Indians not worried about hostile reception: Dhoni
Indian captain MS Dhoni insists that his team is not worried about a hostile reception in the wake of the Harbhajan Singh controvesycricket Updated: Jan 31, 2008 14:28 IST
Indian captain Mahendra Singh Dhoni is not unduly worried about a possible hostile reception for his team in the wake of the racism row involving Harbhajan Singh as he said the players would not be affected if it was "not on the field".
"We don't care whether we receive a hostile reception or not. As long as it's not on the field, it doesn't matter," Dhoni told reporters ahead tomorrow's Twenty20 match here.
Having embroiled in a string of controversies in their Test series against Australia, Dhoni said he would hope nothing untoward happens in the remaining part of their tour Down Under.
He said his team was aware of the International Cricket Council's code of conduct guidelines and assured none would cross the line on field.
"Everyone knows what are the international guidelines to be followed. You don't need a captain to tell you so. Each players should respect it and I don't see the boys crossing the line," Dhoni said as he took over the reins of the team from Anil Kumble for the Twenty20 and ODI matches.
"A bit of chit-chat is always going on on a cricket field but hopefully nothing controversial would happen," he said.
The Indian captain rued the absence of Yuvraj Singh for tomorrow's game and also the relentless cricket which was beginning to take toll on fast bowlers.
"Yuvraj has been a master player for us. He was the star in the Twenty20 World Cup. It's a setback for us," he said.
"As for the fast bowlers, it's important that they are rotated well. We have seen how relentless cricket is getting the bowlers injured. Rotation is important," Dhoni said.
Although world champions India have a 100 per cent record against Australia in the shortest version of the game, a disarmingly straightforward Dhoni said he would not sit on the past laurels as luck was a big factor in Twenty20 cricket.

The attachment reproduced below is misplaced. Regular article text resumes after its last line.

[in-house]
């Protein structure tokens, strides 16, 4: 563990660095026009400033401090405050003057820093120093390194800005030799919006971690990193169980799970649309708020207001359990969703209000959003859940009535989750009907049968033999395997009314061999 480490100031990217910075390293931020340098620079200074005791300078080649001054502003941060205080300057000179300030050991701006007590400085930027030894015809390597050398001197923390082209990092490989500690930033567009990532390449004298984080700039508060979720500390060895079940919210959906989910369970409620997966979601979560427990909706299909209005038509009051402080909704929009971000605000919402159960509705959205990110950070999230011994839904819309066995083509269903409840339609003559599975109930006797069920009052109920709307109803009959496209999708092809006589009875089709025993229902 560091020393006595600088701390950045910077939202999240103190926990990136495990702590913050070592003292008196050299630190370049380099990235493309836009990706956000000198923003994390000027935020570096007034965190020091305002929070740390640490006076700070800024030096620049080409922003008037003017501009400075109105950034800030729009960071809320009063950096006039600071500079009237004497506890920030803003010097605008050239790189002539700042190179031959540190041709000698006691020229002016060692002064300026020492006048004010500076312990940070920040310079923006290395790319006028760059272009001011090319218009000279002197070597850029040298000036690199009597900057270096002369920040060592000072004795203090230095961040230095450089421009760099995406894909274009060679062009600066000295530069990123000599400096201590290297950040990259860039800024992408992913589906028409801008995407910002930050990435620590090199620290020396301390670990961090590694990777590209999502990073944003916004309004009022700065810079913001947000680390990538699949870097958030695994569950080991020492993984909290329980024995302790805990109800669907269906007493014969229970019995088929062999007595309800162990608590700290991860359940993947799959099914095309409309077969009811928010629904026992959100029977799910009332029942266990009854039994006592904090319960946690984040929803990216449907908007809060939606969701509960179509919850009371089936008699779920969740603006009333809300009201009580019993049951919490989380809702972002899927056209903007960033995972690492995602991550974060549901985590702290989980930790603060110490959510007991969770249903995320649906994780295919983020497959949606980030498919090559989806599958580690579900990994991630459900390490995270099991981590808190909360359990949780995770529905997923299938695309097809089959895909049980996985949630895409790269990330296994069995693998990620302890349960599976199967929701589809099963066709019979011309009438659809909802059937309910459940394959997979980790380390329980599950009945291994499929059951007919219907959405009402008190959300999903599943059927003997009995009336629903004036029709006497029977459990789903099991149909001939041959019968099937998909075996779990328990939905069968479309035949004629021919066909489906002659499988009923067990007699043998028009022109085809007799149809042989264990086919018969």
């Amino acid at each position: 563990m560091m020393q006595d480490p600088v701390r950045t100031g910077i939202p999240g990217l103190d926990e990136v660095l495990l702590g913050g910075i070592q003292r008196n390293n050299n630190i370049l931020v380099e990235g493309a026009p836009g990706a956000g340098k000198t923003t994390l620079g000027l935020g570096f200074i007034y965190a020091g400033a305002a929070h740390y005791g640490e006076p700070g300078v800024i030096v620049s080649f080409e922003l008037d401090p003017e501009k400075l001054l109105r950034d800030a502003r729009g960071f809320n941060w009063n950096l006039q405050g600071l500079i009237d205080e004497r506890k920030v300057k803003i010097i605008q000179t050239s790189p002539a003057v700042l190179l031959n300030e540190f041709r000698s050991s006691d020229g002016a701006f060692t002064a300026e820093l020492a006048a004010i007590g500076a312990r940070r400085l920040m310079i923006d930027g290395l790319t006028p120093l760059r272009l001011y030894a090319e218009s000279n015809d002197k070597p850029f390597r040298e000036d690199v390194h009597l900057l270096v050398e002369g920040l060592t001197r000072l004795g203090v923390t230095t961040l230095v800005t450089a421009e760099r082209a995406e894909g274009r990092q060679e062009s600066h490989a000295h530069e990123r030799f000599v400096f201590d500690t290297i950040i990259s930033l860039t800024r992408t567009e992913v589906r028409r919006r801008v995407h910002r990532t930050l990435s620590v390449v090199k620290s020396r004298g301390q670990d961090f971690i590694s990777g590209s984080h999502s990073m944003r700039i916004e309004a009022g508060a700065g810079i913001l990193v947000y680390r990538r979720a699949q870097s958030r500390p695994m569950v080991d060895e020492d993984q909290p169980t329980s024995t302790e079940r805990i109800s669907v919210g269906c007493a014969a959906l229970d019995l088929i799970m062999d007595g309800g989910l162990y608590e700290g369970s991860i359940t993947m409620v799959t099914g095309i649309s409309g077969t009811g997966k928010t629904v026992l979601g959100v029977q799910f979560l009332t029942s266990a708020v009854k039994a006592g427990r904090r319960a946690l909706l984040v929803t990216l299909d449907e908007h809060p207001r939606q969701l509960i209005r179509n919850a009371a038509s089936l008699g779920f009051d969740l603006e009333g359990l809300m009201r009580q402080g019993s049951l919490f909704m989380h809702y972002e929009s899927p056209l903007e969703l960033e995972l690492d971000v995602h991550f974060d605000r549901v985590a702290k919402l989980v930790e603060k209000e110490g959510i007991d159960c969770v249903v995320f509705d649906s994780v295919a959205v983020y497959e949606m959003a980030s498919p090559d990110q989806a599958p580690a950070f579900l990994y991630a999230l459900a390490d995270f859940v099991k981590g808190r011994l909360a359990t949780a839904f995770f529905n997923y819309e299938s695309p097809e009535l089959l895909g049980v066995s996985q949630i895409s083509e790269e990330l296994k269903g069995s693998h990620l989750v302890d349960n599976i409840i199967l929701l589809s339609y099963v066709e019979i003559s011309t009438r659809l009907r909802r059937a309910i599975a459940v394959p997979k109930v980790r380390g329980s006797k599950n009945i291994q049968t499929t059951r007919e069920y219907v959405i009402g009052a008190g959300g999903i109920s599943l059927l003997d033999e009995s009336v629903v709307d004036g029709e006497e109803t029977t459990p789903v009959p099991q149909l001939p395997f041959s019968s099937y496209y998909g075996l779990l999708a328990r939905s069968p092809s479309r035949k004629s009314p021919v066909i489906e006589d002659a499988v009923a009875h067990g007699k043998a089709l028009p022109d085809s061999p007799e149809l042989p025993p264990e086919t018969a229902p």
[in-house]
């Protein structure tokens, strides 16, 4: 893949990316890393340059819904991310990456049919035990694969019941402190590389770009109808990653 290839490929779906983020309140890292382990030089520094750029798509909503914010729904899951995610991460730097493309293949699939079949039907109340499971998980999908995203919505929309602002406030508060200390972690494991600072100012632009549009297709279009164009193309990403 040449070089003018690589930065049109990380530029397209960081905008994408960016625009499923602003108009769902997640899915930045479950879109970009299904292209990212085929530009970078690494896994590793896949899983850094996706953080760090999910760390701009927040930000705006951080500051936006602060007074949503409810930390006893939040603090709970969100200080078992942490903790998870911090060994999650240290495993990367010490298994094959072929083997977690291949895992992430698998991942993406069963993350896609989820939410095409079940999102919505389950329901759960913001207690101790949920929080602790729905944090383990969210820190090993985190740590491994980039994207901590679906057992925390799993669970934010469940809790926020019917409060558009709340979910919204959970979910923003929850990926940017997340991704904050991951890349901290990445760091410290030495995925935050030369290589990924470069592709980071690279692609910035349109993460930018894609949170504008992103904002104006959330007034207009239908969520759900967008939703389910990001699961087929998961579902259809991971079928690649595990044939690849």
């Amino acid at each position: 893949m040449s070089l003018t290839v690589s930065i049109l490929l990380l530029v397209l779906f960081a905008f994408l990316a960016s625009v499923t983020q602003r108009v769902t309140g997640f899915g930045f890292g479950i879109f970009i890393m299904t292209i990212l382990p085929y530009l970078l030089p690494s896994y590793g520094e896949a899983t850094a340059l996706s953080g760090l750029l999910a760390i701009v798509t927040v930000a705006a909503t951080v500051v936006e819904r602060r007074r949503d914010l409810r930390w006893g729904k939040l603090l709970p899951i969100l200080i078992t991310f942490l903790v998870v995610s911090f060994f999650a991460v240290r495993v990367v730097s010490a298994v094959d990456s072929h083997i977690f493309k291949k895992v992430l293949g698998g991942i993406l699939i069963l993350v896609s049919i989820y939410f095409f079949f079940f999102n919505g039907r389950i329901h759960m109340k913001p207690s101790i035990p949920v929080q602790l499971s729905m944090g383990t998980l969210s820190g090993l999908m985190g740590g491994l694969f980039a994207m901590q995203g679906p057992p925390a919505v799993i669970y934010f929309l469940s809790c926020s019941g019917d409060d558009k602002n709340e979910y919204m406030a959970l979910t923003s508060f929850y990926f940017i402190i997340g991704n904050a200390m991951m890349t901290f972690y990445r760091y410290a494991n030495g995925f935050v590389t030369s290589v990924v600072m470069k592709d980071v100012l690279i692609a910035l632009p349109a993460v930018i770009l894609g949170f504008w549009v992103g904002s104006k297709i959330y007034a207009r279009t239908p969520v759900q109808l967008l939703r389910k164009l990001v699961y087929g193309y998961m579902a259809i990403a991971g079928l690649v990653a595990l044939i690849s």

"You have to create balance. I am the guy who doesn't believe in the laurels of the past... Luck is a huge factor in this game."
As a lot of seniors returned home after the Test series to make way for the youngsters, Dhoni said tomorrow's match will be a precursor to the ODIs.
"We will treat this Twenty20 game as a practice game as a lot of the boys who have been here still have not got a decent hit," he said.
He believed that his side would be able to take into its stride the tremendous build-up for tomorrow's game at the Melbourne Cricket Ground (MCG), including the fact that 90,000 spectators would fill up the stands.
"In Eden Gardens there are one lakh; in Kochi there are 80,000 spectators. Still, it's a huge ground and playing in front of such numbers would be exciting."
Dhoni hoped the wicket at the centre would be different to the slow and low strip which was served for the Test match here a few weeks ago.
Unlike Kumble, his captain in Tests, the young Indian ODI skipper was not inclined to have an agreement with his opposite number on taking the fielder's word for disputed catches.
"I believe in referring it to the third umpire. A fielder can mislead so it's important that it's referred to the third umpire."